After two years of watching the Syrian conflict from the sidelines, the hostilities seem to have arrived at Israel's doorstep. Syrian rebels are fighting to wrest control of the border from the Syrian Army, and there's an increasing fear that militant groups on both sides of the civil war will get their hands on the country's advanced weapons arsenal and set their sites on Israel next. That presents a quandry for Israeli officials: Can they protect the country without getting sucked in to Syria's violence?

Analysts say that balancing between the two will be increasingly difficult if the central authority continues to crumble in Syria and multiple power centers emerge in the countrywide war.

But some Israeli officials and security analysts see an upside to the chaos. The fall of Mr. Assad could be a strategic boost for Israel because it would sever the "Shiite crescent" that stretches from Iranto Lebanon, connecting Hezbollah to its supporters in Tehran. And former chief of IDF intelligence Amos Yadlin recently said that Israel has become more secure because the Syrian Army no longer poses a conventional threat to Israel.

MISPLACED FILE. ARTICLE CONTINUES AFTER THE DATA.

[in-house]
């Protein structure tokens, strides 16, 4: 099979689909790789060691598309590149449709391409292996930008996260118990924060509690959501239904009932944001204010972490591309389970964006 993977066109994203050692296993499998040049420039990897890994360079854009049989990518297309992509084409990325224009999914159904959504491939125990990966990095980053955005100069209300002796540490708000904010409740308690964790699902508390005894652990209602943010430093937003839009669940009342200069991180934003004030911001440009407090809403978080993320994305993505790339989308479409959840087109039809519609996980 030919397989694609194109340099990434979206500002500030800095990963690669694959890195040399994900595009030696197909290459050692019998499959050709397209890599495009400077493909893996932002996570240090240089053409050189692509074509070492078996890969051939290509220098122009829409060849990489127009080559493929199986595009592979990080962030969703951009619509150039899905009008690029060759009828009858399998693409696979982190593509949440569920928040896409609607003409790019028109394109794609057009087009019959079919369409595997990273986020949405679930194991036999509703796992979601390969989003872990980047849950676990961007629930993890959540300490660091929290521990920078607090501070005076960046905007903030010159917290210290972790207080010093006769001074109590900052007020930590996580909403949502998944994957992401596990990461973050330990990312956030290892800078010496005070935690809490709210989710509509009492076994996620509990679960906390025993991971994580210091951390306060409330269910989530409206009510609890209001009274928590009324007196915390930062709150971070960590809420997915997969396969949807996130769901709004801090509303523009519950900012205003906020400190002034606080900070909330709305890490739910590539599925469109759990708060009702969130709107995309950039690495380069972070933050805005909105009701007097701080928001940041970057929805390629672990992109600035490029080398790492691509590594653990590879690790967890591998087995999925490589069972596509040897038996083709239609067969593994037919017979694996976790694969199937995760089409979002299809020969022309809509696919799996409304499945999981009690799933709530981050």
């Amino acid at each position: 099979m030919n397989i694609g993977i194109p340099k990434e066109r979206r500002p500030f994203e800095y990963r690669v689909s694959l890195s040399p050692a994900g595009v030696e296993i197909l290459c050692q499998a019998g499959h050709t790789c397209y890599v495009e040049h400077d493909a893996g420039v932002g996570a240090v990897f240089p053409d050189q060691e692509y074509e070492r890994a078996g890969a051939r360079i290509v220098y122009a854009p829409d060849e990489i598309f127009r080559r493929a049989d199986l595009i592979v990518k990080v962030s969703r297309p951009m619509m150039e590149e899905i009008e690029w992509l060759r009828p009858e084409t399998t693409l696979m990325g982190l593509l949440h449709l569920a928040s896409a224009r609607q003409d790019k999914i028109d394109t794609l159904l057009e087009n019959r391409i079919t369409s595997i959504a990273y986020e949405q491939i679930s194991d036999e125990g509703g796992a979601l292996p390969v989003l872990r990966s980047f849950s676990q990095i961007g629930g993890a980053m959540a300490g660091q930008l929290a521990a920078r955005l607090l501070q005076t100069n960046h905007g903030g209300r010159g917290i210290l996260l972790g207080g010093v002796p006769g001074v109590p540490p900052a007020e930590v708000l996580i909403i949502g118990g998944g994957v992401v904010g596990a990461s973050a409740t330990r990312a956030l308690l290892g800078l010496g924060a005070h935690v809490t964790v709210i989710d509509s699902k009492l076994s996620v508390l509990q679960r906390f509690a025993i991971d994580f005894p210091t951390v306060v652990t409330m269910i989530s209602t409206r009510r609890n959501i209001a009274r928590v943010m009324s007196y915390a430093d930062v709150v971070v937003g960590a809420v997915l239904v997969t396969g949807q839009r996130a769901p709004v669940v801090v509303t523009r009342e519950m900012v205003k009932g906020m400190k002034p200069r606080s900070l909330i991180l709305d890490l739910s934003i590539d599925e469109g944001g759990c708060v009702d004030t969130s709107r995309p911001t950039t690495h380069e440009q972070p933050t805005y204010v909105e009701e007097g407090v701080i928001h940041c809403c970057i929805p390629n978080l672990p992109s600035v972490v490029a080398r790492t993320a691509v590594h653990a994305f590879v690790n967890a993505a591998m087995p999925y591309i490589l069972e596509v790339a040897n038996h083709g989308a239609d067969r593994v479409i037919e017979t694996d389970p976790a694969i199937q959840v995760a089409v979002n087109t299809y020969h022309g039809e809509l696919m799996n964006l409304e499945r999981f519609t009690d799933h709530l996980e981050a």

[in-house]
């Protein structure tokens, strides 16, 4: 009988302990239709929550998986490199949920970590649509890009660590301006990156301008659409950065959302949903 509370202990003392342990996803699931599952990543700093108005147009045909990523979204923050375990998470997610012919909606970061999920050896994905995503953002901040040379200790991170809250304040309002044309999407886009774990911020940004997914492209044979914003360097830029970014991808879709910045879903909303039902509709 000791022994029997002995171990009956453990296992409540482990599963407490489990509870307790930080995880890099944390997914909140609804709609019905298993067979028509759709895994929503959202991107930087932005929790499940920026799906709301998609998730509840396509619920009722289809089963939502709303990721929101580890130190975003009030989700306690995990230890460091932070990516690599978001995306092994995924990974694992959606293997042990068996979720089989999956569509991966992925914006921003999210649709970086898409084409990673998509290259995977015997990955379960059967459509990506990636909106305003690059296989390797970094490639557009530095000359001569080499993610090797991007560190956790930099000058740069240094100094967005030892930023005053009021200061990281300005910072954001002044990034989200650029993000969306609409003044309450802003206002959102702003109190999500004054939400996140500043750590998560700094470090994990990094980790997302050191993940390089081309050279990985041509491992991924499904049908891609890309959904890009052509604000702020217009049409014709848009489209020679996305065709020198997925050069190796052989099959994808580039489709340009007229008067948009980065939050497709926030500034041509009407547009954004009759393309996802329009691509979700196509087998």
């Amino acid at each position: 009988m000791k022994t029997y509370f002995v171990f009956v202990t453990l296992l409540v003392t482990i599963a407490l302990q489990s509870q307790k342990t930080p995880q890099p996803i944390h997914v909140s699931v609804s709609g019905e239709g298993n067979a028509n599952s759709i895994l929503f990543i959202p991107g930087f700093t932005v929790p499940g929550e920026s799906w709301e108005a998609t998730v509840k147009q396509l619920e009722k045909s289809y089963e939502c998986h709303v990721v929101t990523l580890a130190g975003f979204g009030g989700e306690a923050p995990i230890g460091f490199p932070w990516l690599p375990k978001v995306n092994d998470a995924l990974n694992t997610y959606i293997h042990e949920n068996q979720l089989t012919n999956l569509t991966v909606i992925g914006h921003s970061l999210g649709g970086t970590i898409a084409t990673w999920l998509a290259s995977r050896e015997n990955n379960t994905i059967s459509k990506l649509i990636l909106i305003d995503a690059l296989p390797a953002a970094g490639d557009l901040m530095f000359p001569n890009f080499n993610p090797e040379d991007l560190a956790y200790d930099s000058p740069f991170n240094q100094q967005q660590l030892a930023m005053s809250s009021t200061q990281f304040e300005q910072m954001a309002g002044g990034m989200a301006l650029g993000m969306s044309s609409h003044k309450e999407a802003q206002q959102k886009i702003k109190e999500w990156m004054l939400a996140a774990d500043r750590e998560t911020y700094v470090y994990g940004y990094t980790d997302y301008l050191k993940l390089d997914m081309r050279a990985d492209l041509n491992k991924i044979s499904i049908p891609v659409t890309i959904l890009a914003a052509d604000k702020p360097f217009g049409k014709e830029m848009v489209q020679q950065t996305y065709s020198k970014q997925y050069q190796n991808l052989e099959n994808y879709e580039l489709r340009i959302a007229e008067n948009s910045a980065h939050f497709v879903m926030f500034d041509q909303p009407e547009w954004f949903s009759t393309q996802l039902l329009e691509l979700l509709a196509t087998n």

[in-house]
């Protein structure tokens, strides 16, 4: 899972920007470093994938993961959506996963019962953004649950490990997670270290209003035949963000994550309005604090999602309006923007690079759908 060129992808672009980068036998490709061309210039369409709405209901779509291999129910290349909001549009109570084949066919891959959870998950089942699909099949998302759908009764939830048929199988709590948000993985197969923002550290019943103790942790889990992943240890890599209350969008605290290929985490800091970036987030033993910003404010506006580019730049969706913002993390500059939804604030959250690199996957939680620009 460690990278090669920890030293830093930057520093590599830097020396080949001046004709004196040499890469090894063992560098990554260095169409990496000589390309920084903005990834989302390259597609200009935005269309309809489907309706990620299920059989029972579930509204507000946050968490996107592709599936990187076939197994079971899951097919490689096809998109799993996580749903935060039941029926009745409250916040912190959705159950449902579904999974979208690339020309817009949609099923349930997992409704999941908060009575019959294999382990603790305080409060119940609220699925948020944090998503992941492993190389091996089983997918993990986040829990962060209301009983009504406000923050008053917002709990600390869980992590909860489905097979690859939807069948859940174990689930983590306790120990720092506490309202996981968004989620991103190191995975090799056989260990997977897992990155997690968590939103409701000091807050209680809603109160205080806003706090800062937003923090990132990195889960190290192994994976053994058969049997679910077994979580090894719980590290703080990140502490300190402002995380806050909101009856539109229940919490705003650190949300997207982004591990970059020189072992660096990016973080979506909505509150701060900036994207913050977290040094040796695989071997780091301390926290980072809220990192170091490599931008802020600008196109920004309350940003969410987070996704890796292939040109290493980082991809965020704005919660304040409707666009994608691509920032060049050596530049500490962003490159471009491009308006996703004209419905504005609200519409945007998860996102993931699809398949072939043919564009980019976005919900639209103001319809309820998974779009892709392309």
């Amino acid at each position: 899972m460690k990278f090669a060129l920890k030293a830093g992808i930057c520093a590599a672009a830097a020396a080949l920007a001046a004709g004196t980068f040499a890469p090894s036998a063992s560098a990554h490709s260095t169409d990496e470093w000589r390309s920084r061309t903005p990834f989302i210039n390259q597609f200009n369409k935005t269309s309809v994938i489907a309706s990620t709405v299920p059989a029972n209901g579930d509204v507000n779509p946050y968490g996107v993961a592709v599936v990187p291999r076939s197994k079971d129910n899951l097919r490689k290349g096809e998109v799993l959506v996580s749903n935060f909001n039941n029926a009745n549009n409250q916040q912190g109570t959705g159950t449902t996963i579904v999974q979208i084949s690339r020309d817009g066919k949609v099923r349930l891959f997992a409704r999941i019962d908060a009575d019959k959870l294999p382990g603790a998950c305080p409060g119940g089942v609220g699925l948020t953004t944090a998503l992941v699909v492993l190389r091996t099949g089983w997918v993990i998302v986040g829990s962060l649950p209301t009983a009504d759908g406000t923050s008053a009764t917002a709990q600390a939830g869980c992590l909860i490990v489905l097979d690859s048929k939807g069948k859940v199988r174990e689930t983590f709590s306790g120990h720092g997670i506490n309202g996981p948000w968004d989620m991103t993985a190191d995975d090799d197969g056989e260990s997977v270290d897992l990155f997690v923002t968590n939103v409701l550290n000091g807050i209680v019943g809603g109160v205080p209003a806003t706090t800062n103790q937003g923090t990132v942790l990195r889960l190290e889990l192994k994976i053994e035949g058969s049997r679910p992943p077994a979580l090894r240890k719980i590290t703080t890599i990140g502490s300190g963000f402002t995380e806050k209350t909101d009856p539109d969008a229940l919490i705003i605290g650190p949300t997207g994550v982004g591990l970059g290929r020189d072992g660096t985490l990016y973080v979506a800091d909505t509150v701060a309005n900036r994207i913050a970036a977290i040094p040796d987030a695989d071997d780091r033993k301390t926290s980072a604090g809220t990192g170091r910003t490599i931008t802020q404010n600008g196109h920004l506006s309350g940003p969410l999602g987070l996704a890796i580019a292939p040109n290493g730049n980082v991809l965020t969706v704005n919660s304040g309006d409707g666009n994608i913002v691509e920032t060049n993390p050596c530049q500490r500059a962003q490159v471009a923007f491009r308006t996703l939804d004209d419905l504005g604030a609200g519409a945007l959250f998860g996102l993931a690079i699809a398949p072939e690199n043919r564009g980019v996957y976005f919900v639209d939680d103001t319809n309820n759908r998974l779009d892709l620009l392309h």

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"The main question is the day after," says Bernadetta Berti, a fellow at Tel Aviv University's Institute for National Security Studies. "From the Israeli perspective, a Syria not ruled by Assad is something that it should look upon favorably, but from my perspective the day after, Assad will be complicated."

On one front, Israel fears that rising chaos and the proliferation of Islamist militants just beyond the Golan Heights fence could lead to cross-border attacks like those from Egypt's Sinai Peninsula into southern Israel after the fall of former Egyptian leader Hosni Mubarak. Israeli communities in the Golan Heights have already been put on alert, and local Army commanders said they have formulated a new defense doctrine to cope with the Syrian instability.